Locale Exeter, Honiton, Exmouth, Dawlish, Crediton, Ashburton, Tiverton
Kirsty is the director of Exeter Young Strings. She has been teaching cello for 17 years, beginners to grade 8+, and have taught all ages from 3 year olds to adult beginners in their 70’s!
In addition she specialises in small chamber coaching and Kodaly musicianship training. She has run chamber music courses for children in London over several years. In all her teaching there is a strong emphasis on musicianship skill using tonic-solfa, Cerwin and Kodaly methods.
Cellobabies and Kirsty
I believe that strong musicianship skills are crucial. In all my teaching there is a strong emphasis on musicianship skill, so Cellobabies is a natural progression of my thinking.
My thoughts on teaching music
I really enjoy teaching a mix of ages and abilities and will take anyone provided they are willing to do their best. I believe that strong musicianship skills are crucial, and therefore individual lessons always include work on developing rhythm, pitch and co-ordination. The more developed these skills are the more the player if free to really enjoy music making which is essential.
I started playing the cello at the age of 7. It started like this;
One day the music teacher came into our classroom and asked us to put up our hand if we would like to learn to play an instrument. I put up my hand immediately. She then read out a list of instruments. I put up my hand for violin, as it was the only instrument that I knew of on the list. Unfortunately there were only a few spaces and I wasn’t chosen.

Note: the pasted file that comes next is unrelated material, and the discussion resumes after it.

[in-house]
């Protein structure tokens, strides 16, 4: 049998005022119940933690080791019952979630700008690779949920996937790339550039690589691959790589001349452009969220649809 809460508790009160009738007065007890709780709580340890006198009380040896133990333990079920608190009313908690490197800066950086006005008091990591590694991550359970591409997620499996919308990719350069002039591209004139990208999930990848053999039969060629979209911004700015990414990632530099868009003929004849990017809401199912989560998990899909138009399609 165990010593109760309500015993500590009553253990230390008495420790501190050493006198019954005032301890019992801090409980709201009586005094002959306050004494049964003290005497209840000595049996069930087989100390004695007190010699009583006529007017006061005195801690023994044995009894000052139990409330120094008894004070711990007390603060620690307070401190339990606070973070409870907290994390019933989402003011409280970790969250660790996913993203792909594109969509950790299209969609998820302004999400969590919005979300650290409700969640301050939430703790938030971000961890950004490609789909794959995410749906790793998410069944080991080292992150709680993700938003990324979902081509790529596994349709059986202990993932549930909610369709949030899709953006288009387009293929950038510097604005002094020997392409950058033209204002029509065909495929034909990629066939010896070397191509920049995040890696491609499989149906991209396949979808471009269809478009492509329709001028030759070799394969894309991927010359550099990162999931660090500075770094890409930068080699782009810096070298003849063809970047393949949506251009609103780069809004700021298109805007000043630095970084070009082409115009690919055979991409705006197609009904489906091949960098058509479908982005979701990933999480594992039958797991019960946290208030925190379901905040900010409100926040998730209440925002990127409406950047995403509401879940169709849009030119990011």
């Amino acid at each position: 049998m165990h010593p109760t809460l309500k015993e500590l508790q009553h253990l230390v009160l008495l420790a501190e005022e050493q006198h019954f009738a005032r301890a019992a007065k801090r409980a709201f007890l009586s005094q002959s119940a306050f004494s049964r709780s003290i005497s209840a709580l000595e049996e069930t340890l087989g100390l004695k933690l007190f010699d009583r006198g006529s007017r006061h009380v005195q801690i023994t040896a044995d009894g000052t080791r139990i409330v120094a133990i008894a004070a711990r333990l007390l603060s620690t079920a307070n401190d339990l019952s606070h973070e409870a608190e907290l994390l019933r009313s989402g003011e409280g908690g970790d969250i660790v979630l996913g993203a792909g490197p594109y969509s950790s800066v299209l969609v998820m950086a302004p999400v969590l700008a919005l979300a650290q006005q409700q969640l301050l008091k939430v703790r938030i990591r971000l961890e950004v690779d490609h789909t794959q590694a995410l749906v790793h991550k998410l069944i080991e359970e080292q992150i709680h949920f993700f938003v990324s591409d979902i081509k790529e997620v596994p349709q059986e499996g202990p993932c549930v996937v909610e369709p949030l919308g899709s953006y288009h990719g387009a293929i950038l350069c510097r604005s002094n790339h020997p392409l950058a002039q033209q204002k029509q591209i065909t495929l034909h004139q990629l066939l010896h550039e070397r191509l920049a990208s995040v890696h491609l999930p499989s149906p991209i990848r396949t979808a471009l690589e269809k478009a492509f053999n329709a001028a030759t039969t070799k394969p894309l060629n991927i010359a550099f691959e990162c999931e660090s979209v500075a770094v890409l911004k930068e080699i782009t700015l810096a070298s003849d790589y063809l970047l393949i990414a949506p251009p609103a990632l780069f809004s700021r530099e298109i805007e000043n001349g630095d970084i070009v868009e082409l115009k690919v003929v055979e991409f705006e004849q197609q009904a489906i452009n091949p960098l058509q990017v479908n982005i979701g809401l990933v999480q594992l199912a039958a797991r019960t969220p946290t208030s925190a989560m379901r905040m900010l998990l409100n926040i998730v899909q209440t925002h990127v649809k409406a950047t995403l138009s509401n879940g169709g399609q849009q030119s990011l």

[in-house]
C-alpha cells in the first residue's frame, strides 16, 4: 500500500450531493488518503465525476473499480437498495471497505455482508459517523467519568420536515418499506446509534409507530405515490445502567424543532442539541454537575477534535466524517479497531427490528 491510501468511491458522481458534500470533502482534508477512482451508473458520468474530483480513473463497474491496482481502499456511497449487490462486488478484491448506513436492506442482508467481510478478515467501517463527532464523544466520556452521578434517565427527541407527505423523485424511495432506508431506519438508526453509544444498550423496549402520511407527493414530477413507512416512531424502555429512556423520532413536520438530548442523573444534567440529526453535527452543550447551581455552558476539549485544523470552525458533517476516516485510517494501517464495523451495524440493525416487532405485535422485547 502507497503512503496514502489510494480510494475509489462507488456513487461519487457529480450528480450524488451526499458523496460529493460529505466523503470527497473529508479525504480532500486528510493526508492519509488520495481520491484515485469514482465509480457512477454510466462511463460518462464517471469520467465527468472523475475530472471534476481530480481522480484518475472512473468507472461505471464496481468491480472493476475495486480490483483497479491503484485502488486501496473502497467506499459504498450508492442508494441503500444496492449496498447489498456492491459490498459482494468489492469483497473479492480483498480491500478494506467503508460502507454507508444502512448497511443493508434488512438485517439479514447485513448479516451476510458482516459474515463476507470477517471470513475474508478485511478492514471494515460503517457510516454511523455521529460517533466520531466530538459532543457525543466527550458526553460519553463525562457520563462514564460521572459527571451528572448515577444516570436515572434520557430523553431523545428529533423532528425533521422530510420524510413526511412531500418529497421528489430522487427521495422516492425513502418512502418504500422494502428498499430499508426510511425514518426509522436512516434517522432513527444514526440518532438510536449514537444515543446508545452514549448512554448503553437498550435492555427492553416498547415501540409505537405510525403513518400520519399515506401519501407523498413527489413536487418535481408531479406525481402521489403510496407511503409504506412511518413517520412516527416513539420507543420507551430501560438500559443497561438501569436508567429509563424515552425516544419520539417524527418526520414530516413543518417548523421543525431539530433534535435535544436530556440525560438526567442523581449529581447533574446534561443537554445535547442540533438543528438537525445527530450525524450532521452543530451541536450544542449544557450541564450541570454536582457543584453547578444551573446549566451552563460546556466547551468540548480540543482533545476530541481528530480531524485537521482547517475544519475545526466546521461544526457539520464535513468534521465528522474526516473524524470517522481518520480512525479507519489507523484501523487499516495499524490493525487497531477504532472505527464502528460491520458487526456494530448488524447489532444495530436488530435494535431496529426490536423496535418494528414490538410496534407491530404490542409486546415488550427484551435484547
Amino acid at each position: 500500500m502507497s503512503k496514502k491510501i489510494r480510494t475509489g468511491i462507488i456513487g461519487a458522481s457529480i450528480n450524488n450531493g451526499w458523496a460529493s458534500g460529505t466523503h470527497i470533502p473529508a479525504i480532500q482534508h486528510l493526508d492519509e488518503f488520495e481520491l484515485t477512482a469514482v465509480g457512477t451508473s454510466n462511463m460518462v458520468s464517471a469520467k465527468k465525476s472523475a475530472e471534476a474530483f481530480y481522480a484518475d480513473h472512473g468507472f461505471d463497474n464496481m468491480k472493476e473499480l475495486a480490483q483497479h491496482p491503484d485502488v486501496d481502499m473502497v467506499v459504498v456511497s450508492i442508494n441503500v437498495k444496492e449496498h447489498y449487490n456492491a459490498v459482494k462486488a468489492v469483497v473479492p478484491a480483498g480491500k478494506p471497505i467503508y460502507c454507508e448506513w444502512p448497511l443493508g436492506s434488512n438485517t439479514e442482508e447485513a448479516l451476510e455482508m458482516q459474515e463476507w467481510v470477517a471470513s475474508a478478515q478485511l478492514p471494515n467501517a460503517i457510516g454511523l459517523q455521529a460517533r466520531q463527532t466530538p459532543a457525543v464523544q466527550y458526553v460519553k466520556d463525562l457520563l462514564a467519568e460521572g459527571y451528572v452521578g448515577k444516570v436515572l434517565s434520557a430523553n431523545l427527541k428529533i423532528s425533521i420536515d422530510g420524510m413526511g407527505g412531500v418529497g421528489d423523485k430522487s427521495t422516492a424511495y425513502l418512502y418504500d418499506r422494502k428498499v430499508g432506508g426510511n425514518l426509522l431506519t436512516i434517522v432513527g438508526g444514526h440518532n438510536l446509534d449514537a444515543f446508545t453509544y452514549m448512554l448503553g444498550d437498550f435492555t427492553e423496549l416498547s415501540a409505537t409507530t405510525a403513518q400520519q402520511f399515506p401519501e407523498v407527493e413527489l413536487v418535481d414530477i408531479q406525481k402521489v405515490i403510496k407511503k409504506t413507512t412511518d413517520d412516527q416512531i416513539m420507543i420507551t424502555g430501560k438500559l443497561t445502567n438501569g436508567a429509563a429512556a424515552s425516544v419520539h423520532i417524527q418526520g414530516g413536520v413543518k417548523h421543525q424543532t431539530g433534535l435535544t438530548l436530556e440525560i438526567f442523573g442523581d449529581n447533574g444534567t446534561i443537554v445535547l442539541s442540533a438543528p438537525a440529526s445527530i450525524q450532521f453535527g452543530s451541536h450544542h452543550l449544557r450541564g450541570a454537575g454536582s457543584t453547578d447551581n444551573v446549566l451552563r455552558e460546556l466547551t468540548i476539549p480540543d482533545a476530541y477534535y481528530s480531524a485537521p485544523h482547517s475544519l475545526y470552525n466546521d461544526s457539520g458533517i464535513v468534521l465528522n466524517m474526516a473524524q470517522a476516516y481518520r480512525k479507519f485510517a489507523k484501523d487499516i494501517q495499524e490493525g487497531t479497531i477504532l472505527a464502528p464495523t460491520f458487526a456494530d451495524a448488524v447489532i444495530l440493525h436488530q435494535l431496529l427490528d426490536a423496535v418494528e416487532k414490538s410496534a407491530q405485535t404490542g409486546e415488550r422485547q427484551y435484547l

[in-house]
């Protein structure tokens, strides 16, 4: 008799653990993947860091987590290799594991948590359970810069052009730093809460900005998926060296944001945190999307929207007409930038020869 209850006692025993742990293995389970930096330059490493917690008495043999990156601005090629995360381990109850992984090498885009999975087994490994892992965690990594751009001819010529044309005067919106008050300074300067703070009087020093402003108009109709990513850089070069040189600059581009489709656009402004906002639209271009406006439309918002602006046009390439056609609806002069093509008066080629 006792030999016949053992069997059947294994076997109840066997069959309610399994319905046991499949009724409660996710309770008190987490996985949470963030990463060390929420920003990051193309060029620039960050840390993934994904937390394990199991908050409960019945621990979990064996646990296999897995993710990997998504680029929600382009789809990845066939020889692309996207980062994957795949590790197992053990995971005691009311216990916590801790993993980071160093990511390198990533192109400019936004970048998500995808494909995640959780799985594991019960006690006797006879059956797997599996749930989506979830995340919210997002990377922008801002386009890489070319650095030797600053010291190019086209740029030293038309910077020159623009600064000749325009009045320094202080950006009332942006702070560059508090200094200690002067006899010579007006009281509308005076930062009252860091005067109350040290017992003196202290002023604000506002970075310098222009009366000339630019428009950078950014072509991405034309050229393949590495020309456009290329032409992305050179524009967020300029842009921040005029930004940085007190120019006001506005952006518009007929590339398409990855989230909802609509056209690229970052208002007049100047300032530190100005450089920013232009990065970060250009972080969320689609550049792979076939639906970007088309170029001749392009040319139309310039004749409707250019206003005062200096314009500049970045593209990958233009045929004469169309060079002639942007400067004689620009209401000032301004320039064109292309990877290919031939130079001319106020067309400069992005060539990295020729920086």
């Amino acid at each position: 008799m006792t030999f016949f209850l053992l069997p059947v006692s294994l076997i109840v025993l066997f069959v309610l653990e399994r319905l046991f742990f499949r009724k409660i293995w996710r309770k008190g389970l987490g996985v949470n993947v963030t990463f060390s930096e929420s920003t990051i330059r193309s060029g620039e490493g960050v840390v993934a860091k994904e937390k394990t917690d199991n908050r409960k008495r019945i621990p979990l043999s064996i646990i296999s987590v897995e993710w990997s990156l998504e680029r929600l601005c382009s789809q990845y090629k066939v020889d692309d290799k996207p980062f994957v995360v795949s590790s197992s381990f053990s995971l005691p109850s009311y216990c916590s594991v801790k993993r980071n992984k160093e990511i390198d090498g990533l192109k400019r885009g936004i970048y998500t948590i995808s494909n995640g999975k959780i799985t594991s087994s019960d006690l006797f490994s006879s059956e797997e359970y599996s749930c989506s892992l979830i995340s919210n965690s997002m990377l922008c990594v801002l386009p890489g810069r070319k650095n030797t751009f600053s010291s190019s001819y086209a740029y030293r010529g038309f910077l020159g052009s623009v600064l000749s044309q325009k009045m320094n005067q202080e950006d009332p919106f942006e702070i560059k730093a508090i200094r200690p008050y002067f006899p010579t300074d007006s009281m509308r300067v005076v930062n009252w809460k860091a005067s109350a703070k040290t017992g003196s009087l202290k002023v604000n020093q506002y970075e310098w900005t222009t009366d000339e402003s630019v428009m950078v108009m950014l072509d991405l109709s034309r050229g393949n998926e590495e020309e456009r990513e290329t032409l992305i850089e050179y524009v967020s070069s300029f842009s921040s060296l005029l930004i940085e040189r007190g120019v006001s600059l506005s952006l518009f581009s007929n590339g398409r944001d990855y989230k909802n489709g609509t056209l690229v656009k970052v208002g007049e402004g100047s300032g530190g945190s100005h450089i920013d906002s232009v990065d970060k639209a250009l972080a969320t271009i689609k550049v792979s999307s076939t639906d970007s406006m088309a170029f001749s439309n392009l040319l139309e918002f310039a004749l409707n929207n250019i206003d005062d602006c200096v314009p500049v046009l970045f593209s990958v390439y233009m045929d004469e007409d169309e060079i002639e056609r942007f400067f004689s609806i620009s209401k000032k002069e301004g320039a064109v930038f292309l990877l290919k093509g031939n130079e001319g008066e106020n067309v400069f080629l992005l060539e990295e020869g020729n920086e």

A few days later the head master contacted my parents and asked if I would like to learn the cello. I remember being very excited by the idea, but didn’t know what a cello was. My first lesson was in the head masters room with two other children. I still clearly remember this first lesson and many of my other early lessons.
The bit I found hard was the practising. Being in a room on my own having to put into practise reading music for the first time, the co-ordination involved and having to listen that what I was playing was correct were all very daunting. I was lucky that my father was very helpful and took part in many of my early practise sessions, making sure the cello was in tune and singing along. I really wish I had the opportunity to have some Kodaly based training before I started as it would have make these early days much easier.
Having said that I went on to do a music degree at Kingston Polytechnic (now University) with cello as my main instrument and have since studied Kodaly musicianship in various forms, particurlary with Agnes Kory whose mother was one of the original teachers to work with Kodaly in Hungary. I have found this form of musicianship training to be of enormous benefit, both as a cellist and as musician generally.
Kirsty on the internet
Use the site contact form to get in touch with Kirsty – via Kay